Yahoo has announced a collaboration with Wenner Media to launch a new cross-platform entertainment hub focusing on original content.
While Yahoo may need little in the way of introduction, Wenner is the New York-headquartered publisher behind Rolling Stone, Us Weekly, and Men’s Journal magazines, which together attract 42 million readers each month in print, and 22 million monthly unique visitors to their respective websites.
F**k it, we'll do it live!
Our biggest ever edition of TNW Conference is fast approaching! Join 10,000 tech leaders this May in Amsterdam.
The reciprocal content deal will see collaborations across Yahoo!’s omg!, Yahoo! Music, as well as Wenner’s three online magazines. This deal will generate new and exclusive entertainment and music news content, with editorial teams from both companies co-producing what it’s calling “a new breed of online editorial franchises”.
In addition, Us Weekly and Rolling Stone will each have permanent branded pages on omg! and Yahoo! Music, respectively, while omg! and Yahoo! Music will have branded pages on UsMagazine.com and RollingStone.com – as well as on-going placement in the Us Weekly and Rolling Stone print editions.
Here’s what the Us Weekly portal on Yahoo looks like:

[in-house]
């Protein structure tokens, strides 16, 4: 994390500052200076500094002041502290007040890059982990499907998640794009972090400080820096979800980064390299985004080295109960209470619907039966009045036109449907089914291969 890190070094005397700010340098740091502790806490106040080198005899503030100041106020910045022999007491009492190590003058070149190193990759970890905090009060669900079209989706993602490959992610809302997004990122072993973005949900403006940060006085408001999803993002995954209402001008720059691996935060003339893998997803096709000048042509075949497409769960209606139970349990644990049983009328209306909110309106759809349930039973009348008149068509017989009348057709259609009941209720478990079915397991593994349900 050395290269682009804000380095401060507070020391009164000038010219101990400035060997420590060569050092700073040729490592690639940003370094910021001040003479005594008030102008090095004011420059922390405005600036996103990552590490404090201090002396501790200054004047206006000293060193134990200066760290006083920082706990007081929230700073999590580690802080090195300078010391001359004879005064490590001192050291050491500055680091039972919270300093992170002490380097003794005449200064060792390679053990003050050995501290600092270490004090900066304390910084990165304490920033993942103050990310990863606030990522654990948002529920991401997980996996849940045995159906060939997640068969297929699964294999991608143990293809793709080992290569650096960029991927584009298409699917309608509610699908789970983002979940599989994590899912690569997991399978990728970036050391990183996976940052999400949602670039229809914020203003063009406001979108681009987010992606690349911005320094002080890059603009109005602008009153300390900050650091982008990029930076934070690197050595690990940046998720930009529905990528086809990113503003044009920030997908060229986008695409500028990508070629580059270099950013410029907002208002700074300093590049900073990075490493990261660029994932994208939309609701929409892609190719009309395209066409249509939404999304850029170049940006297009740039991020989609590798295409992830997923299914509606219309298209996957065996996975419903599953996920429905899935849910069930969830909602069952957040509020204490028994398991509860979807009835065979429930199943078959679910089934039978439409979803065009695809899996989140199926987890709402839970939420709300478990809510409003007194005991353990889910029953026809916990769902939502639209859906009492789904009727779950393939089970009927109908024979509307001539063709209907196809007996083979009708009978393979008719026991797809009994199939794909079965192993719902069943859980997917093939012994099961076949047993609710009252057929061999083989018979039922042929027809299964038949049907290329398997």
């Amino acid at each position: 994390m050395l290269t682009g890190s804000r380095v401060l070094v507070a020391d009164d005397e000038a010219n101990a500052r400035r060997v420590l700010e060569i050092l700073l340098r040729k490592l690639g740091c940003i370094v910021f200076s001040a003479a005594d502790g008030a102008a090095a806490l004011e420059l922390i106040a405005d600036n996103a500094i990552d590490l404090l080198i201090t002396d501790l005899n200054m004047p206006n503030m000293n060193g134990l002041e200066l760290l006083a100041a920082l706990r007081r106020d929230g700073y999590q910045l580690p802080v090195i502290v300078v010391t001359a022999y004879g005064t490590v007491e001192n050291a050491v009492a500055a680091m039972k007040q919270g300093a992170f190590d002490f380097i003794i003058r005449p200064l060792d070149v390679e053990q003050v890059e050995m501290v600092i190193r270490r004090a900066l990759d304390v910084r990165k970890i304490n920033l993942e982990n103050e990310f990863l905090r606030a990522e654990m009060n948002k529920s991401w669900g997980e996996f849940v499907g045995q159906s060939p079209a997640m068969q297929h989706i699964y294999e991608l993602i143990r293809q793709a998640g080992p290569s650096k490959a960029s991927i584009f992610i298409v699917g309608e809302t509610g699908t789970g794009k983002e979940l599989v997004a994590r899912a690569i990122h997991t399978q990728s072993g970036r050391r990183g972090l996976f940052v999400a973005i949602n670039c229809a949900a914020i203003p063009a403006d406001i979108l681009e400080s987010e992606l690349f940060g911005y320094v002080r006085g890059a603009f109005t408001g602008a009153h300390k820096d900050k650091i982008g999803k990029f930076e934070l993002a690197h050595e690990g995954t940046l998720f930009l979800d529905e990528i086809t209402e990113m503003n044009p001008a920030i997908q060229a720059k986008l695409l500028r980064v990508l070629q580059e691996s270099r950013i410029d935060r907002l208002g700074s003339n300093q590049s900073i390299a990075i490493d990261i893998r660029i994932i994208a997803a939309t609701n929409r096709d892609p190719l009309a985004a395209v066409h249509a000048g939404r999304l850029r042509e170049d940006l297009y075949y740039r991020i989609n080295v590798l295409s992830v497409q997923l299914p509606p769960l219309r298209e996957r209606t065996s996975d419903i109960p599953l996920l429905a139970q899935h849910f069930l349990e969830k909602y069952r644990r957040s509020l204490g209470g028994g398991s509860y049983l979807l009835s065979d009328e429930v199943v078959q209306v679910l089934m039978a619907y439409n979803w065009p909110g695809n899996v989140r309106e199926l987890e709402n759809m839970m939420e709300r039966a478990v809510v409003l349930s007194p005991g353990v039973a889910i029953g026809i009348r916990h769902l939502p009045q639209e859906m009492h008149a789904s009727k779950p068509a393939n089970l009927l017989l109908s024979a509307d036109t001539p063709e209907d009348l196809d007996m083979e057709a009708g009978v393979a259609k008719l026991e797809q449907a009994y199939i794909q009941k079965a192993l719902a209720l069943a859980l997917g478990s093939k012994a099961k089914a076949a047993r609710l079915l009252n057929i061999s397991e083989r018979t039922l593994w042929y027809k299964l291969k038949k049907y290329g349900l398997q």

“Rolling Stone and Us Weekly are iconic brands in music and celebrity news,” says David Kang, Wenner Media’s Chief Digital Officer. “As a leader in digital media, Yahoo! is the perfect partner to help these brands grow their digital footprint. Our brands coming together will create a rich and engaging entertainment experience to best serve our users and advertisers alike.”
All the branded pages are supposedly now live, though we’re getting error messages for some of these, so it’s safe to assume they’re currently being populated: Branded pages for Us Weekly and Rolling Stone on omg! and Yahoo! Music, and here’s the branded pages for omg! and Yahoo! Music on the digital editions of Us Weekly and Rolling Stone.
Yahoo, once known primarily as a search engine before Google usurped it, has been placing more focus on becoming a media company these past few years, and with Marissa Mayer joining from Google this summer, she guided the company to its first acquisition last week, snapping up mobile recommendations app Stamped.